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    ABSTRACT: Toll-like receptors (TLRs) are components of the innate immune system that respond to exogenous infectious ligands (pathogen-associated molecular patterns, PAMPs) and endogenous molecules that are released during host tissue injury/death (damage-associated molecular patterns, DAMPs). Interaction of TLRs with their ligands leads to activation of downstream signaling pathways that induce an immune response by producing inflammatory cytokines, type I interferons (IFN), and other inflammatory mediators. TLR activation affects vascular function and remodeling, and these molecular events prime antigen-specific adaptive immune responses. Despite the presence of TLRs in vascular cells, the exact mechanisms whereby TLR signaling affects the function of vascular tissues are largely unknown. Cardiovascular diseases are considered chronic inflammatory conditions, and accumulating data show that TLRs and the innate immune system play a determinant role in the initiation and development of cardiovascular diseases. This evidence unfolds a possibility that targeting TLRs and the innate immune system may be a novel therapeutic goal for these conditions. TLR inhibitors and agonists are already in clinical trials for inflammatory conditions such as asthma, cancer, and autoimmune diseases, but their study in the context of cardiovascular diseases is in its infancy. In this article, we review the current knowledge of TLR signaling in the cardiovascular system with an emphasis on atherosclerosis, hypertension, and cerebrovascular injury. Furthermore, we address the therapeutic potential of TLR as pharmacological targets in cardiovascular disease and consider intriguing research questions for future study.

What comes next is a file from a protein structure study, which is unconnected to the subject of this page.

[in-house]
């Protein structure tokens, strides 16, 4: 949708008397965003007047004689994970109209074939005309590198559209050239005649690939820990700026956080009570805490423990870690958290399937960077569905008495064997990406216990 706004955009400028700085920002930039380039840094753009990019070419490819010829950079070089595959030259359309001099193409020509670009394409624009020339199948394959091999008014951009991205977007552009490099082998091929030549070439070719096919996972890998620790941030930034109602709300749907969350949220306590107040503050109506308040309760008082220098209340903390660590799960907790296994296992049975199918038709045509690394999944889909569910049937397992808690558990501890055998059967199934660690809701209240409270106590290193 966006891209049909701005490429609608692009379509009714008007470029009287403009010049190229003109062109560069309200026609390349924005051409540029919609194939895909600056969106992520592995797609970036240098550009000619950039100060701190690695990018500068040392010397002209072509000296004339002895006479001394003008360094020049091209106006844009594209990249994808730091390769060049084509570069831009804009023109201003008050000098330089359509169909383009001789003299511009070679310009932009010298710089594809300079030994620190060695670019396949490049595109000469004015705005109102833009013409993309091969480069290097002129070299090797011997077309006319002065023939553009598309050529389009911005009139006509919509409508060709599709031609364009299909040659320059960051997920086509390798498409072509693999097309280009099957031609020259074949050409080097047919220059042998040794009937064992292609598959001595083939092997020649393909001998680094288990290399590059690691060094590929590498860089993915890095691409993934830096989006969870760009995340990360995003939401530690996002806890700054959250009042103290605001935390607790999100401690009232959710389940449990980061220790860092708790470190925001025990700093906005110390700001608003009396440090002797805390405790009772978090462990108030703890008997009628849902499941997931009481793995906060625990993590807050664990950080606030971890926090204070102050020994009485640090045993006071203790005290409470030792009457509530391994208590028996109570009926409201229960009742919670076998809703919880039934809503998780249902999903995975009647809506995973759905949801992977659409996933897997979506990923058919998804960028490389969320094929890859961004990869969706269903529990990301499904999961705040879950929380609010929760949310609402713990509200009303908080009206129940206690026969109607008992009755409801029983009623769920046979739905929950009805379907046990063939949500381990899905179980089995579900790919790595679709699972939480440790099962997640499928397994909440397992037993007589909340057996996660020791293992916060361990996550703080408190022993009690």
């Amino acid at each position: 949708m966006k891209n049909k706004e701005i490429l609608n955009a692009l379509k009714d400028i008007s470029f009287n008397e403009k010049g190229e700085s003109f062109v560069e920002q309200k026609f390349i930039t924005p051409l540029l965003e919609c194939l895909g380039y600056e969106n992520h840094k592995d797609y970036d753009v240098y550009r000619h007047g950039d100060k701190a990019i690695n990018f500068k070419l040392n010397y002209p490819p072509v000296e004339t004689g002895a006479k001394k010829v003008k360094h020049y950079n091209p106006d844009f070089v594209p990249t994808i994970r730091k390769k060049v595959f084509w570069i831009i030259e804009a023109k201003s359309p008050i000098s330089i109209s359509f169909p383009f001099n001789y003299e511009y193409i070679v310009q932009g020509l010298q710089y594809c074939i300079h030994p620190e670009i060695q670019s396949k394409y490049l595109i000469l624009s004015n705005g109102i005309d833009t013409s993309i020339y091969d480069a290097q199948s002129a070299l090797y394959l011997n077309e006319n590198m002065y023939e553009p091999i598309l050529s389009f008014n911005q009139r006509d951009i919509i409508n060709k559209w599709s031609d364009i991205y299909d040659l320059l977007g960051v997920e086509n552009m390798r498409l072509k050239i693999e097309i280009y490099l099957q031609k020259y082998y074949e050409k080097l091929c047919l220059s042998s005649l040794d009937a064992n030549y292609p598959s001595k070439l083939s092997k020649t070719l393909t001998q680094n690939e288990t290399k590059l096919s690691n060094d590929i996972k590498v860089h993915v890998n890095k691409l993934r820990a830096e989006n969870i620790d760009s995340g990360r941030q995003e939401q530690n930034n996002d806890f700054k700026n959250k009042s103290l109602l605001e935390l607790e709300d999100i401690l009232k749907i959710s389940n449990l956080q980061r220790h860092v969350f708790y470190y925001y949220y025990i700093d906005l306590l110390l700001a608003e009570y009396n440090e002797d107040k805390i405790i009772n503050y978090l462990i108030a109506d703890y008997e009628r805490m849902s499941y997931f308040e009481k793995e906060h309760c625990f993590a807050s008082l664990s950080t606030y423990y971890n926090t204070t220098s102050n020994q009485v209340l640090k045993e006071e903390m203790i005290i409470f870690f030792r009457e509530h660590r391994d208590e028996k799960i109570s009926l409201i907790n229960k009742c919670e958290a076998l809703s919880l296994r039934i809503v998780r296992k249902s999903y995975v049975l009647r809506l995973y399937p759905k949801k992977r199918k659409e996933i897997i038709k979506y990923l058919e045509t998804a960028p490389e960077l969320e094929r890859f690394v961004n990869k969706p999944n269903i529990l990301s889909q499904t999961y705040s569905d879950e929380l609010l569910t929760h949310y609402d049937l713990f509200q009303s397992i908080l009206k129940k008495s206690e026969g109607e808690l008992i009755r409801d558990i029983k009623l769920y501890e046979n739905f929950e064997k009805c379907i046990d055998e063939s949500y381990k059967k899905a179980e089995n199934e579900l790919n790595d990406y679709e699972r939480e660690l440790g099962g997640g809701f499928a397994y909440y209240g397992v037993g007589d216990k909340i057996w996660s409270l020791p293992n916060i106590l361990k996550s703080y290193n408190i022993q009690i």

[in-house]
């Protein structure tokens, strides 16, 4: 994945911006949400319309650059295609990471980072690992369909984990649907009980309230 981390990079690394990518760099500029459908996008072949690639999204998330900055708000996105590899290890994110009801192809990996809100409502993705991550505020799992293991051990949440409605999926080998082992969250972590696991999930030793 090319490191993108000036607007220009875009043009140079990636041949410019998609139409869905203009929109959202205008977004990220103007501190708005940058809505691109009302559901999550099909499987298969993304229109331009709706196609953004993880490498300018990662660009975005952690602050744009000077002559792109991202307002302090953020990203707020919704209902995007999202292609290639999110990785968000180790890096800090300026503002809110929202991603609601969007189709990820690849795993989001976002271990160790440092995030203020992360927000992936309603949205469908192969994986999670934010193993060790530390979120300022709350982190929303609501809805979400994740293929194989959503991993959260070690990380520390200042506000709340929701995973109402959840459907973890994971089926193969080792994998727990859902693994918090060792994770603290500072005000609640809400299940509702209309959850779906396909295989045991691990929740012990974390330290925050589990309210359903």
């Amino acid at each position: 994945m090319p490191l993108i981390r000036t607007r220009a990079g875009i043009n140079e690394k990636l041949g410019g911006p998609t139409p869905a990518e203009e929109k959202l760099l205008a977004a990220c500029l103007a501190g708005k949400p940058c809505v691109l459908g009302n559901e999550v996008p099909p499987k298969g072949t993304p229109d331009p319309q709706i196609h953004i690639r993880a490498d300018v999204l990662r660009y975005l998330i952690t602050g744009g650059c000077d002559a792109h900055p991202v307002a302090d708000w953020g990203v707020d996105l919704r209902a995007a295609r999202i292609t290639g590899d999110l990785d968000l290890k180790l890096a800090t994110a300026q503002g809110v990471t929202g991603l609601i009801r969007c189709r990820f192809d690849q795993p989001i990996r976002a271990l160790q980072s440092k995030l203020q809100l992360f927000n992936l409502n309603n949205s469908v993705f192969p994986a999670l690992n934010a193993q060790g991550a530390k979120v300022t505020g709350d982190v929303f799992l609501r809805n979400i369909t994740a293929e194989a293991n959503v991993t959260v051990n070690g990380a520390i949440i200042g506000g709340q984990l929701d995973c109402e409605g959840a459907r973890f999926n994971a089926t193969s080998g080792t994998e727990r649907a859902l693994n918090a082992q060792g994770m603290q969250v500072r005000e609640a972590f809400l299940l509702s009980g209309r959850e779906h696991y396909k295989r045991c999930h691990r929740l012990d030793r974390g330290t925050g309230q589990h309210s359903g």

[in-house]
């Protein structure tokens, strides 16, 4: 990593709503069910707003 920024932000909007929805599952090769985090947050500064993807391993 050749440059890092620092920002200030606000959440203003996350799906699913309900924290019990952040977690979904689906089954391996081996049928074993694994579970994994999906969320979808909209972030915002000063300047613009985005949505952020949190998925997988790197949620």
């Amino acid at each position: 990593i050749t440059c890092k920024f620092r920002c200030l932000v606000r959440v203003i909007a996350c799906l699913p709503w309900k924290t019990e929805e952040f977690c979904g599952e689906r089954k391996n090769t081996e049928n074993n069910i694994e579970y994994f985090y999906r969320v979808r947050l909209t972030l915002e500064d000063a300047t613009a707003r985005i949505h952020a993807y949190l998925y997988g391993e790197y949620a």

Preview · Article · Dec 2015 · Pharmacological reviews
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    • "All TLRs are synthesized in the ER, traffic to the Golgi, and are recruited to the cell surface or to intracellular compartments such as endosomes. Intracellular localization of TLRs is thought to be critical for ligand recognition as well as for preventing TLRs from coming into contact with self-nucleic acids, which could cause autoimmunity (26–29). The multi-pass transmembrane protein UNC93B1 controls the trafficking of intracellular TLRs from the ER to endosomes. "